Kind of different than this James webb writing:
"All Things Considered," Senator Kerry and the Swifties
24 August 2004
The Swift Boat Veterans for the Truth have a point in their attack on John Kerry's Vietnam service, for by basing his campaign on his wartime credentials, he invited their response. The "Swifties" are giving John Kerry a version of what the military calls a "peer evaluation" - a hard, cool look at a fellow officer that calls him to task for being self-serving. But their conduct invites its own questions, not the least of which is one of relevance.
Should a shaky decoration for gallantry disqualify one for the Presidency? Ask Lyndon Johnson, who as a Congressman convinced Douglas MacArthur to award him a Silver Star for riding as a passenger on an aircraft fired on by the Japanese.
Do erratic tactics reveal an inability to govern under pressure? Ask Jack Kennedy, whose World War II exploits as the skipper of PT-109 began when his boat sank after colliding with a Japanese warship.
Is a highborn aristocrat condemnable when he goes to go to war to fuel his political aspirations? Tell that to Teddy Roosevelt, who recklessly risked the lives of his Rough Riders at San Juan Hill, and incessantly lobbied on his own behalf to receive the Medal of Honor once he returned.
The greater worry is that their attack on Kerry's service may harm the very people the Swifties wish to protect, for their allegations have the potential to negate the service of everyone who was on the boats. If the young John Kerry were so able to manipulate the Navy's system that he unfairly collected five decorations, the system itself has no credibility, and all awards become meaningless. Indeed, one of the Swifties has had to deny the content of his own Bronze Star citation indicating that he was under enemy fire at the same time as was Kerry, in order to further their contention that Kerry's citation was false. This confusing conduct threatens to harm the public's view of those who fought in Vietnam as much as anything that John Kerry did when he came home and turned against the war.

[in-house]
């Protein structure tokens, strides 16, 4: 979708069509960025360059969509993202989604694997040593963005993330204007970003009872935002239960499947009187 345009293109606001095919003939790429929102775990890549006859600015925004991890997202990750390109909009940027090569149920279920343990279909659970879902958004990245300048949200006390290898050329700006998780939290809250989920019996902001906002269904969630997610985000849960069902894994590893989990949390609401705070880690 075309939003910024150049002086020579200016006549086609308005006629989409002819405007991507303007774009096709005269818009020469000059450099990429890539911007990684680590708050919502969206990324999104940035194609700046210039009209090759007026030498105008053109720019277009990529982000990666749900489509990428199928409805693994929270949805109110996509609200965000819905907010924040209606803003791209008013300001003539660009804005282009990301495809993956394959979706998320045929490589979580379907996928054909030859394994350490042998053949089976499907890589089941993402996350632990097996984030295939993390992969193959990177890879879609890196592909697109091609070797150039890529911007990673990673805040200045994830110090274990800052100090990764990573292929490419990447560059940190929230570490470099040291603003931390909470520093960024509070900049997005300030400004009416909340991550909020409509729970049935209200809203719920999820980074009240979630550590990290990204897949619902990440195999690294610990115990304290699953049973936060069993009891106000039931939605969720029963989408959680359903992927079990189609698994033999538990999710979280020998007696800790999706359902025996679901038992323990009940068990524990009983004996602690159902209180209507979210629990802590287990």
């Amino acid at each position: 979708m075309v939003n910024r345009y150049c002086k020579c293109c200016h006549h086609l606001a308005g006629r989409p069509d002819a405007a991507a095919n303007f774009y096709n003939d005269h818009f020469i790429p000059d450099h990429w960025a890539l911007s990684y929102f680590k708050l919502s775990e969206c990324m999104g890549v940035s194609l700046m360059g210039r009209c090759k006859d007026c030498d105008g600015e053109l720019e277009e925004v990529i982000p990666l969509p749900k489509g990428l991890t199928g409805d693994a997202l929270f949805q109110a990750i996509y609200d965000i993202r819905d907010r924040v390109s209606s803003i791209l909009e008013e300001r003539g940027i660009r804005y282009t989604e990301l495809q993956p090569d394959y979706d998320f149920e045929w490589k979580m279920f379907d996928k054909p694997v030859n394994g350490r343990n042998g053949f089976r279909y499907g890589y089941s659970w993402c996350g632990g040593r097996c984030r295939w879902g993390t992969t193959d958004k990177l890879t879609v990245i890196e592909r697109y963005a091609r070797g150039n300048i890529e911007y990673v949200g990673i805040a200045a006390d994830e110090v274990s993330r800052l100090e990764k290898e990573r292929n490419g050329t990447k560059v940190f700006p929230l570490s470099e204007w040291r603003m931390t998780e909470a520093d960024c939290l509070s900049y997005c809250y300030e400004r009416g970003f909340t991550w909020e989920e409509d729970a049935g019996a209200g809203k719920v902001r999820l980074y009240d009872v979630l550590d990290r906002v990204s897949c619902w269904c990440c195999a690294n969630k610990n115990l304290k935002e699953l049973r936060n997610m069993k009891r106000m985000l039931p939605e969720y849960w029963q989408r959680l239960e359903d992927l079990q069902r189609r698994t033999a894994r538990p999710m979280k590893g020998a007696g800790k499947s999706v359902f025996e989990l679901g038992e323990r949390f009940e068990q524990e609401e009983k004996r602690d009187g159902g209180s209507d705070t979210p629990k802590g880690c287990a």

By contrast, Kerry's leadership of Vietnam Veterans Against the War is not only fair game; it speaks to legitimate issues of loyalty, and his actions at that time are the true core of this dispute. For most veterans it was not that Kerry was against the war, but that he used his military credentials to denigrate the service of a whole generation of veterans. The Vietnam Veterans Against the War was a very small, highly radical organization. Their stories of atrocious conduct, repeated in lurid detail by Kerry before the Congress, represented not the typical experience of the American soldier, but its ugly extreme. That the articulate, urbane Kerry would validate such allegations helped to make life hell for many Vietnam veterans, for a very long time.
But against this backdrop we are measuring a sitting President who avoided service in Vietnam altogether, using family strings to gain a spot in the National Guard at a time when the Guard was an undeniable safe haven from war. And if there are a group of former Swifties available to cross every "t" and dot every "i" of John Kerry's Vietnam service, there will be no debates about whether George W. Bush deserved a Silver Star, or earned his Purple Hearts.
The Swifties have made their point, and after thirty years of bitterness John Kerry has earned the karma that they brought him. But most veterans, like most other Americans, are ready to digest this piece of information and move on.